sent to a multicast address is received by every computer using the
- Anycast addresses allow traffic to be delivered to the nearest
network interface using the anycast address, so that only one recipient
receives the traffic, even if multiple computers have subscribed to
the anycast address. Anycasts help simplify routing decisions on complex
networks and are kind of a cross between a unicast address and a multicast
Notice that IPv6 doesn’t define a specific broadcast address like IPv4
does. With IPv6, there’s really no such thing as a broadcast; instead,
devices use multicasts to address multiple computers at once. IPv6 does
define special multicast addresses to which all IPv6 network interfaces
must subscribe, and these addresses can be used to duplicate the effects
of a broadcast. There’s a special subnet-wide multicast address, a site-wide
multicast address and so forth, so each IPv6 computer on a network will
have a number of IPv6 addresses:
- A link-local address, which provides communications within
the same subnet. The link-local address is non-routable and is similar
to the Automatic Private IP Addressing (APIPA) IPv4 network range, 169.254.0.0.
.NET’s IPv6 network stack automatically generates a unique link-local
address for each network adapter in the computer and will use this address
to communicate with other computers on the local subnet. IPv6 routers
can safely ignore all link-local traffic, because, by definition, it’s
not intended for other subnets.
- A site-local unicast address, which is unique within the network.
This is basically the same as the private IPv4 address ranges, such
as 192.168.0.0. Site-local unicast addresses aren’t routable on the
- Optionally, a global unicast address, which is unique across
the Internet. This is similar to the public IP address ranges used under
IPv4. The Internet Assigned Numbers Authority (IANA) will continue to
be responsible for issuing global IPv6 addresses to organizations to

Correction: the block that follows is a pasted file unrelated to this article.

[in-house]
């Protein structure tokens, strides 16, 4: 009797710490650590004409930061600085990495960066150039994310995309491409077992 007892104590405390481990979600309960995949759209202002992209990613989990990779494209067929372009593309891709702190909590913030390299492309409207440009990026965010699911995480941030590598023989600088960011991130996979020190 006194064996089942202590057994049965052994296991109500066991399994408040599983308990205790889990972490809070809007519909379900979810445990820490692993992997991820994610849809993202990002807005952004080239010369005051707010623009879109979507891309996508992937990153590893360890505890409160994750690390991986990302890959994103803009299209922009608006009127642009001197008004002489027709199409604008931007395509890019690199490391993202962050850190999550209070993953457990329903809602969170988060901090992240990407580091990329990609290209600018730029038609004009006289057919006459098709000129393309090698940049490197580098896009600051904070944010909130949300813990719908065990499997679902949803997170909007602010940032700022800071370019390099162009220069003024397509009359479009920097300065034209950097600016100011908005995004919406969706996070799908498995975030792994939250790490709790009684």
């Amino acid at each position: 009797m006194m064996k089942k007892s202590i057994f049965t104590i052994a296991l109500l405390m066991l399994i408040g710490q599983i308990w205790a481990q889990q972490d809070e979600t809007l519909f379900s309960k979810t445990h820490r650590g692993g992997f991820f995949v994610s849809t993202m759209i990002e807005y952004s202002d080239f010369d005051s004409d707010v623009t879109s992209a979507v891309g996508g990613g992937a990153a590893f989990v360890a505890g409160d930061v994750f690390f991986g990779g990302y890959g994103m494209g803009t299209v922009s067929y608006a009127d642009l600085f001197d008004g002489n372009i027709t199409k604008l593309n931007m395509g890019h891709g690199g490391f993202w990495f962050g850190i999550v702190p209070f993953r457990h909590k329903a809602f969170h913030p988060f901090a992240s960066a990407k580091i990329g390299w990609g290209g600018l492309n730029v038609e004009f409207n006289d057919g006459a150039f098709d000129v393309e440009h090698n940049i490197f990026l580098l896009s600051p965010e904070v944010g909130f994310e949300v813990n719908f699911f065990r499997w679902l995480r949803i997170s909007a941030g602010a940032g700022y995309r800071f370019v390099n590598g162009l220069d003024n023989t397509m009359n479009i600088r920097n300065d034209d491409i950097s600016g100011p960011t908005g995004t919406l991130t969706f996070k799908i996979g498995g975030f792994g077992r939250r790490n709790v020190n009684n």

ensure uniqueness, just as they do for public IPv4 address ranges today.
In most corporate environments, computers will only have a site-local
unicast address; external devices like firewalls will also have a global
address and perform Network Address Translation (NAT) between the internal
site-local addresses and the Internet global addresses.
- A local subnet multicast, which allows multicasts to all computers
on a particular subnet.
- A site-wide multicast, which allows multicasts to all computers
within a particular site.
- Perhaps a company-wide multicast, which would allow multicasts
to all computers within a company, including computers at different
- Any other multicast addresses the interface subscribes to for specific
events such as an online conference.
IPv6 has actually been around for several years, but it’s taking
a long time for folks to adopt it, as it represents a major change in
how networks run. Heck, until .NET comes out, we won’t even have a Windows
operating system that can handle IPv6! Because the IPv6 conversion will
undoubtedly take several more years, IPv6 provides robust backward compatibility
with IPv4. For example, the IPv6 address 0:0:0:0:0:0:192.168.0.2 represents
the IPv4 address 192.168.0.2 and can be expressed in shorthand as ::192.168.0.2.
When an IPv6 computer sends information to a backward-compatible address,
the computer encapsulates the IPv6 header information into a standard
IPv4 packet, ensuring that the IPv6 information can be transported across
an older IPv4 network. These compatibility addresses are used by computers
that support both IPv6 and IPv4, which is the case for .NET computers
that have IPv6 enabled.
Sometimes, an IPv6 computer will need to contact a computer that only
understands IPv4. In these cases, the IPv6 computer uses a mapped address,
such as ::FF:192.168.10.5. This IPv6 representation of an IPv4 address
tells the sending computer that the destination only supports IPv4 and
that it should send pure IPv4 packets to that destination.
What’s in .NET?
.NET contains a pretty comprehensive IPv6 implementation. For example,